Tag Archives: travel

Ambivalence


Enjoying a cup of steaming coffee
Looking outside at the rather unchanged view from my balcony
The mind wanders to the hills and its moss covered  pathways,
A longing for the cool winds and smell of the earth takes over.

Late at night on the rooftop looking at the city slowly going to sleep
Wondering what someone is doing inside their home on the 29th floor,
The mind wanders to the night bazaars far away that are brimming with precious metals, native foods and colorful puppets,
A desire for the bustle, unknown smells and exotic deserts envelops you.

Sitting inside the taxi while stuck in traffic waiting for the lights to turn green,
Staring at the timer as it runs out before you can make the zebra crossing,
The azure waters of a cove tucked at the end of the beach enters the mind’s eye
The heart pines for the touch of soft sand and tickling sea breeze.

A quiet, stress-free and well rested weekend inside a coffee plantation comes to an end
You watch time move slowly and gaze at the rain that drenches the earth around the clock,
That familiar crossroad that leads to home comes to mind,
You look forward to being back at your balcony sipping that all too familiar coffee, and smile at the thought of the view being unchanged.

image

The heart never fails to create desires that allow us the momentary relief that comes from escape.  A feeling of ambivalence, wishing to be else where but here and then awaiting the mundane, the regular routine and humdrum of our lives.

This poem by Gulzar talks about the leaf that never left and died on its branch. Every time I leave the comfort of home to a new adventure, the heart skips a beat, the fear of the unknown, uncertainties and ambivalent feelings envelope me, but as every traveler must, I don’t let the voices get too loud, lest I become like the lone leaf.

Tehni par bhetha tha woh

-By Gulzar

Tehni par bhetha tha woh
Niche talaab tha paani ka aur,
talaab ke andar aasmaan tha
dubne se dar lagta tha
na tera, na udha, na duba
teni par hi bethe-bethe bil-akhir woh sukh gaya!
Ek akela shakh ka patta!

One lone Leaf
Translation by Pavan Verma

It was perched on a branch
Below were the waters of a lake,
And underneath lay the sky,
It was afraid of being drowned
But….
It neither swam, nor drowned, nor flew away
It just sat on the branch and finally wilted
One leaf on a branch!

You may also want to read:

Touched by the soul


The sounds, the smells, the humdrum, the air, each city built on layers of history, presents to you a bouquet of these treats.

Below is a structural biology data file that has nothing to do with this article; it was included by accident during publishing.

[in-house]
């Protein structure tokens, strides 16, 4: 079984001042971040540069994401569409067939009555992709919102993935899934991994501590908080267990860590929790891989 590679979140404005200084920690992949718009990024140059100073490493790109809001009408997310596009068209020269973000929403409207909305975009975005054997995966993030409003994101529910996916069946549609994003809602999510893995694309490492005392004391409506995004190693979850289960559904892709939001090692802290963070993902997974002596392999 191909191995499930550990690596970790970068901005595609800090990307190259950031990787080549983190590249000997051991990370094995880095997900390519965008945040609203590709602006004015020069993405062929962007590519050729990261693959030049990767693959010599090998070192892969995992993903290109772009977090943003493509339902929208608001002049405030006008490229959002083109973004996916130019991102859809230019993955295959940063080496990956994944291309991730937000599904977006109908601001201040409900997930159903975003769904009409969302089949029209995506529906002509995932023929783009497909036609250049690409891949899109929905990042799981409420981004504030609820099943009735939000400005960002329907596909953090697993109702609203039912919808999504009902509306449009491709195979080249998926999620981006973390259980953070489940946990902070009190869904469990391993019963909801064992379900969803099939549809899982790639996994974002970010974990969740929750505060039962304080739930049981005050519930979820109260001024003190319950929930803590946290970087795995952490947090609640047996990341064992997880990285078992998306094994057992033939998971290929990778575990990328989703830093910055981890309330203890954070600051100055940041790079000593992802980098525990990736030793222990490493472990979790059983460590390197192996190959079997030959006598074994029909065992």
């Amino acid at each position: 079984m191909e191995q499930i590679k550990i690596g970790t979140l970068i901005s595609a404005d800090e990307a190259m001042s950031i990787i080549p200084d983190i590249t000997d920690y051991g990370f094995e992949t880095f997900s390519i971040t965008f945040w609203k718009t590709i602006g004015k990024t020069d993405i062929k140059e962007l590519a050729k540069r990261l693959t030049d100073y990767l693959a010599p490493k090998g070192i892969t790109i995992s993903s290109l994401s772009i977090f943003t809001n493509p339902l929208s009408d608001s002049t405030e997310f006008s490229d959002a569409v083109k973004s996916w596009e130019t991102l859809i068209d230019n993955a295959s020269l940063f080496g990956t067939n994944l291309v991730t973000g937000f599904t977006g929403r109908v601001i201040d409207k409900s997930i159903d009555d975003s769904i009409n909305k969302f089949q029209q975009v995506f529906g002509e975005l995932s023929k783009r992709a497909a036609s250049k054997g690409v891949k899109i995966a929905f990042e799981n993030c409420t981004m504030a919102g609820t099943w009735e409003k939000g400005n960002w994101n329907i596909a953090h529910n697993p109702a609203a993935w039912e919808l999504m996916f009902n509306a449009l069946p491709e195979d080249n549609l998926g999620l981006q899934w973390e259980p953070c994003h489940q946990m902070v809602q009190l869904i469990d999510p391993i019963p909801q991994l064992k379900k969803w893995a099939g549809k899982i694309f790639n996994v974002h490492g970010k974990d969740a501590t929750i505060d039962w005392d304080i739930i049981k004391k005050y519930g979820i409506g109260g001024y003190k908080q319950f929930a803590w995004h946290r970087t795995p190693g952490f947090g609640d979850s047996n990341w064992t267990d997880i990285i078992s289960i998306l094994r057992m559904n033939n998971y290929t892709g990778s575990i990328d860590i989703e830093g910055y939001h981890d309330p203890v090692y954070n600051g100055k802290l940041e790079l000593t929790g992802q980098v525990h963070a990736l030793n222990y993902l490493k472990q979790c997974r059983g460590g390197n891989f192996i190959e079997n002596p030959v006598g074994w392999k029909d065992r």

Living in the Indian subcontinent means that you have access to so many regions, cities, towns and villages which in another lifetime were kingdoms in themselves.

The smell of Mumbai, heavy and humid, greets you as you step on the tarmac; the chillness that seeps into your bones, smell of hot chai and omlette comes greeting you as you enter the hills of Ooty just as I can never forget the feeling of freshness accompanied by a light drizzle as the train enters the station that heralds the feeling of finally being  home, the city of Bangalore.

Street-Food-Chandani-Chowk

Each city lays itself bare, giving you the chance to seep into it, feel its soul and give yourself up to its chaos and humdrum.

On the other land in the quiet little villages that lie in the embrace of the Himalayas, this chaos gives way to new kind of emotion. Whether its the villages of Himachal or the town at the North Eastern border of India, with the most beautiful Monastery; each hilly destination is like that cool balm that slows you down and envelopes you in its warmth, cradling you to sleep.

This mellow and slow moving pace can be infuriating to some while soothing to others. The noise of the city can be a welcome distraction, allowing you to escape the voices in your head while for others cause angst and fury.

This week 2 stories came across my screen, one about tricksters and fraud that greet you at tourist locations and the other was the story of Shalev Paller, an Israeli soldier who wrote an article about healing and acceptance. The story of why so many Israeli soldiers make a pilgrim of sorts to our country after their tryst in the army.

His post lead me to thinking about the soul of a place, of cities made of crossroads, monuments, culture, history, languages, their pace and most importantly its people.

If we are ready to touch its soul, to be embraced and to relinquish our presumptions, and bare selves to it, it does hold the power to heal, doesn’t it?

This week’s poem by Gulzar talks about how the mountains refuse to leave him even after he has returned to the plains, back home he can still feel the air and the mist lifting him off his feet.

India, with all its glitches and shortcomings, like this poem refuses to leave you all too quick.

cropped-poster-may2014-e14529388674922.jpg

Transliteration

Paharo se bichadke lautata hu to

By Gulzar

Paharo se bichadke lautata hu to
Kaee din tak uttarta rehta hu unse
Khala main latka rehta hu
Kahi pao nahi padte

Bahut se aasmaan bahon mein bhar jate hai
Woh neeche nahi aate

Hawaaein phool jaati hai, pakad ke pasliyan meri
Kabhi raatein utha leti hai bagloan se
Kabhi din thel dete hai hawa mein…..
Kayee din tak mere paaon nahi lagte zameen se!

Translation

What I return from the mountains

By Pavan Verma

When I have to part from the mountains,
It takes me many days to descend
I remain hung in space
My feet are unable to touch the ground,

A lot of sky nestles in my arms
The winds puff up, holding me by my ribs
Sometimes the nights lift me from the side
Sometimes the days push me into the breeze
For many days my feet do not touch the ground.

If you would like to read his article, you can find the complete version here:

http://www.timesofisrael.com/lifting-away-the-weight-of-3-years-why-we-israelis-go-to-india-after-the-army/.

You may also like:

Mumbai and the Ocean